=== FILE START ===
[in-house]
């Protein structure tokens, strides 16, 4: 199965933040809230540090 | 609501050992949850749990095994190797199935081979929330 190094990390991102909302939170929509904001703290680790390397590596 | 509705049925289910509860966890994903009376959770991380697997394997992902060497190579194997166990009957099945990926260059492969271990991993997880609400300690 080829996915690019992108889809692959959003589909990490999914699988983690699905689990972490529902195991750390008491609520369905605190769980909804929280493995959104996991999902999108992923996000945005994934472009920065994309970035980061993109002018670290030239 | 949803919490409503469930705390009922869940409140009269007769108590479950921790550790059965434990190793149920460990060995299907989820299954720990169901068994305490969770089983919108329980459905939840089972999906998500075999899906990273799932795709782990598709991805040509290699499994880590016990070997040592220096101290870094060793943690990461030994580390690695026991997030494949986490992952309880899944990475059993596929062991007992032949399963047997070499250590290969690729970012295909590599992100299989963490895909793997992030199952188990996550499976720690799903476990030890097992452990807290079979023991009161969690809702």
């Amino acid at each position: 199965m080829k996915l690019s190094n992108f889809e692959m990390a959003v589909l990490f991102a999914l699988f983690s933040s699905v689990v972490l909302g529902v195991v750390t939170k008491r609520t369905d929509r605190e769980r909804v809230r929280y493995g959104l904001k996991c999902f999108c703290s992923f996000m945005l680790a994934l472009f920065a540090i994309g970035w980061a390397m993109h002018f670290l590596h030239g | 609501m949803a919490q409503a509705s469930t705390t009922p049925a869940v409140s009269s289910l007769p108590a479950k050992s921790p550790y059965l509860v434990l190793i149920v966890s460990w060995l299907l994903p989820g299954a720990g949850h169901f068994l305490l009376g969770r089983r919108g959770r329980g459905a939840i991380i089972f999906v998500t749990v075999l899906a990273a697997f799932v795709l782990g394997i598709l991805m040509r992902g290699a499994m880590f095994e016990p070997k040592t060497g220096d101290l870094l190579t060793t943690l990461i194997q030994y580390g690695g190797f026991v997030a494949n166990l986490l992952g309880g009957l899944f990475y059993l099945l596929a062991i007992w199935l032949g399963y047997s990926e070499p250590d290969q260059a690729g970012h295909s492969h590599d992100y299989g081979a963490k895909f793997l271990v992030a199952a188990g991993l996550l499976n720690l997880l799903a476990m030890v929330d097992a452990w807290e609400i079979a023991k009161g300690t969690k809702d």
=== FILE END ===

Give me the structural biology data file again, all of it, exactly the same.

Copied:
[in-house]
């Protein structure tokens, strides 16, 4: 199965933040809230540090 | 609501050992949850749990095994190797199935081979929330 190094990390991102909302939170929509904001703290680790390397590596 | 509705049925289910509860966890994903009376959770991380697997394997992902060497190579194997166990009957099945990926260059492969271990991993997880609400300690 080829996915690019992108889809692959959003589909990490999914699988983690699905689990972490529902195991750390008491609520369905605190769980909804929280493995959104996991999902999108992923996000945005994934472009920065994309970035980061993109002018670290030239 | 949803919490409503469930705390009922869940409140009269007769108590479950921790550790059965434990190793149920460990060995299907989820299954720990169901068994305490969770089983919108329980459905939840089972999906998500075999899906990273799932795709782990598709991805040509290699499994880590016990070997040592220096101290870094060793943690990461030994580390690695026991997030494949986490992952309880899944990475059993596929062991007992032949399963047997070499250590290969690729970012295909590599992100299989963490895909793997992030199952188990996550499976720690799903476990030890097992452990807290079979023991009161969690809702």
């Amino acid at each position: 199965m080829k996915l690019s190094n992108f889809e692959m990390a959003v589909l990490f991102a999914l699988f983690s933040s699905v689990v972490l909302g529902v195991v750390t939170k008491r609520t369905d929509r605190e769980r909804v809230r929280y493995g959104l904001k996991c999902f999108c703290s992923f996000m945005l680790a994934l472009f920065a540090i994309g970035w980061a390397m993109h002018f670290l590596h030239g | 609501m949803a919490q409503a509705s469930t705390t009922p049925a869940v409140s009269s289910l007769p108590a479950k050992s921790p550790y059965l509860v434990l190793i149920v966890s460990w060995l299907l994903p989820g299954a720990g949850h169901f068994l305490l009376g969770r089983r919108g959770r329980g459905a939840i991380i089972f999906v998500t749990v075999l899906a990273a697997f799932v795709l782990g394997i598709l991805m040509r992902g290699a499994m880590f095994e016990p070997k040592t060497g220096d101290l870094l190579t060793t943690l990461i194997q030994y580390g690695g190797f026991v997030a494949n166990l986490l992952g309880g009957l899944f990475y059993l099945l596929a062991i007992w199935l032949g399963y047997s990926e070499p250590d290969q260059a690729g970012h295909s492969h590599d992100y299989g081979a963490k895909f793997l271990v992030a199952a188990g991993l996550l499976n720690l997880l799903a476990m030890v929330d097992a452990w807290e609400i079979a023991k009161g300690t969690k809702d």